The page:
An idea has the potential to change your entire company. Weren’t Google and Twitter founded on very simple ideas? Walt Disney’s idea was that an amusement park should entertain both children and adults. Ray Kroc’s idea was that a Big Mac should taste the same in New York as it did in Tokyo.
An idea shows that your agency partner has been thinking about your company. They’ve considered your strengths, your weaknesses, your needs, and your goals. And all those factors have coalesced into something that they’re excited to share with you. It may only be a spark, but it could light a wildfire. After all, single idea from your agency partner can open up new revenue streams, launch the creation of new products, or change your entire marketing strategy.
Ideas are powerful things. Arguably all of human progress has relied on one person creating a concept and then spreading it to others. Flight was once only an idea. So was the car, and the camera, and the computer. The light bulb was such a great invention that it now symbolizes all ideas. America is an idea; it reaches across borders and unites people from many different backgrounds.
So if your agency partner hasn’t said “I have an idea” in a while, here’s an idea:
Find a new agency!
March 13, 2011
How Well Are You Doing Wellness?
Absenteeism costs American businesses around $200 billion a year. Promoting wellness at your company not only reduces these losses but lowers your health insurance costs. You may already have bike racks in your parking lot and healthier snacks in your vending machines, but that’s not enough to increase your workers’ health and productivity. Below are four ways, from low-tech to cutting-edge, to keep your employees committed to staying healthy.
1. Copy Costco
The future of corporate wellness programs is to make them social. Wellness-only Facebook pages allow employees to check contest deadlines, share advice, and give each other encouragement. Costco’s Facebook page is particularly effective in getting information to its employees, answering questions, and posting photos of activities.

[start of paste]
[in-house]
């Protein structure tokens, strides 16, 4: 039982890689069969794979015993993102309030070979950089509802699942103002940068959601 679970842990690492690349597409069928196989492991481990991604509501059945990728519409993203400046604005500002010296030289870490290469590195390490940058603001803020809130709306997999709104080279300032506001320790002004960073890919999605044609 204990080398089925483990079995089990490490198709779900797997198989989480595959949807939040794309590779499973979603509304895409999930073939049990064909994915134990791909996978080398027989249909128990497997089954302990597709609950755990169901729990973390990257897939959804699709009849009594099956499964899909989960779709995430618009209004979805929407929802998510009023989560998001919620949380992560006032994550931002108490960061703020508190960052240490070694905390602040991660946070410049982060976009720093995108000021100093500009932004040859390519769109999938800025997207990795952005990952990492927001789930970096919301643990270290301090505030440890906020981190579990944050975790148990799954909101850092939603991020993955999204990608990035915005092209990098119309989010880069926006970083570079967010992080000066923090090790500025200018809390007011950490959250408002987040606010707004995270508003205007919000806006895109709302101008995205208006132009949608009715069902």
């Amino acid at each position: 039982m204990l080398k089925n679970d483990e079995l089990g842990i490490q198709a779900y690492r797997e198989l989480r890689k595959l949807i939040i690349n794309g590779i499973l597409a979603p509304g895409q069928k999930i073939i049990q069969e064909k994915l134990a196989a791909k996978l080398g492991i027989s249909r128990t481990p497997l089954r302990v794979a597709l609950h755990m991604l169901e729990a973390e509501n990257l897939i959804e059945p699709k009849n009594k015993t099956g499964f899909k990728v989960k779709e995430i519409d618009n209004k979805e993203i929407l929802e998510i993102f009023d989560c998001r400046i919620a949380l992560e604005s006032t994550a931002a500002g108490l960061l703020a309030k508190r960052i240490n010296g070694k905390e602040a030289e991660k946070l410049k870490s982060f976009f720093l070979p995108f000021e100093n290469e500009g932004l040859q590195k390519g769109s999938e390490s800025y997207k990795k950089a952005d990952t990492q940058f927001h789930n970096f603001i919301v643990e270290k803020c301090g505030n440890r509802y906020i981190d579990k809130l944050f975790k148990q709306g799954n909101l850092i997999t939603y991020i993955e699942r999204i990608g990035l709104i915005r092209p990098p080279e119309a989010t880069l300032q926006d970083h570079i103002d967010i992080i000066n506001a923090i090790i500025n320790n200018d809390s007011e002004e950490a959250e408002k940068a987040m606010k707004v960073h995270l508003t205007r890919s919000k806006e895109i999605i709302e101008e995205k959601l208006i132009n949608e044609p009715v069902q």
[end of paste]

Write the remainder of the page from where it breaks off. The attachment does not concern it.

Similarly, Facebook Events lets companies invite employees to marathons, health screenings, and other activities. Make you let the world’s most popular social network work for you.
2. Scratch That Itch
Contests can be social, too. For example, though giveaways are fun, they don’t provide a lot of participation.; once you’ve entered, you’re done. The solution? Scratch-to-win cards. The more an employee participates in the wellness program, or the more benchmarks she passes, the more cards she’ll receive. Scratching off cards is much more engaging than a prize drawing, and colleagues can gather around to cheer each other as the employee discovers what she won. If you have workers who play the lottery, they’ll love scratch cards.
3. Game the System
Virtual gaming is the next step, and software tools like Bunchball’s Nitro can apply game mechanics to any campaign, including corporate wellness. Participants can earn points and rewards each time they take a health quiz, practice for a marathon, or for each day they don’t smoke. Games appeal to people’s innate love of status and competition. New challenges and an ever-changing online leaderboard can ensure that everyone participates, anyone can win, and no one ever gets bored.
4. Life Support